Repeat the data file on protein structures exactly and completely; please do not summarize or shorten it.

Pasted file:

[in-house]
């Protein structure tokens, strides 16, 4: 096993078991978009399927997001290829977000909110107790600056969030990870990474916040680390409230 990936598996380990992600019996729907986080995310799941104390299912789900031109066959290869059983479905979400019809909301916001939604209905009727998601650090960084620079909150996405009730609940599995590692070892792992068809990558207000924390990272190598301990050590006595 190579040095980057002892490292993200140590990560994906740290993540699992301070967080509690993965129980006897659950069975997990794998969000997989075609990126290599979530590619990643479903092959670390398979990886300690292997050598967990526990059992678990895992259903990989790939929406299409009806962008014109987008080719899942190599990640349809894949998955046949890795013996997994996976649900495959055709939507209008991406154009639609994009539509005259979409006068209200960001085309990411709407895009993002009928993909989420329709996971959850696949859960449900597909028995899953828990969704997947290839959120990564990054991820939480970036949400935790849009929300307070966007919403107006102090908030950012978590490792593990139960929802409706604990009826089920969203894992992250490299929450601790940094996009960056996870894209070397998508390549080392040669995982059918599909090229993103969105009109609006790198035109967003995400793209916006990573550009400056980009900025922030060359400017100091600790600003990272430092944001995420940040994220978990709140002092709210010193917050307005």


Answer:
[in-house]
């Protein structure tokens, strides 16, 4: 096993078991978009399927997001290829977000909110107790600056969030990870990474916040680390409230 990936598996380990992600019996729907986080995310799941104390299912789900031109066959290869059983479905979400019809909301916001939604209905009727998601650090960084620079909150996405009730609940599995590692070892792992068809990558207000924390990272190598301990050590006595 190579040095980057002892490292993200140590990560994906740290993540699992301070967080509690993965129980006897659950069975997990794998969000997989075609990126290599979530590619990643479903092959670390398979990886300690292997050598967990526990059992678990895992259903990989790939929406299409009806962008014109987008080719899942190599990640349809894949998955046949890795013996997994996976649900495959055709939507209008991406154009639609994009539509005259979409006068209200960001085309990411709407895009993002009928993909989420329709996971959850696949859960449900597909028995899953828990969704997947290839959120990564990054991820939480970036949400935790849009929300307070966007919403107006102090908030950012978590490792593990139960929802409706604990009826089920969203894992992250490299929450601790940094996009960056996870894209070397998508390549080392040669995982059918599909090229993103969105009109609006790198035109967003995400793209916006990573550009400056980009900025922030060359400017100091600790600003990272430092944001995420940040994220978990709140002092709210010193917050307005």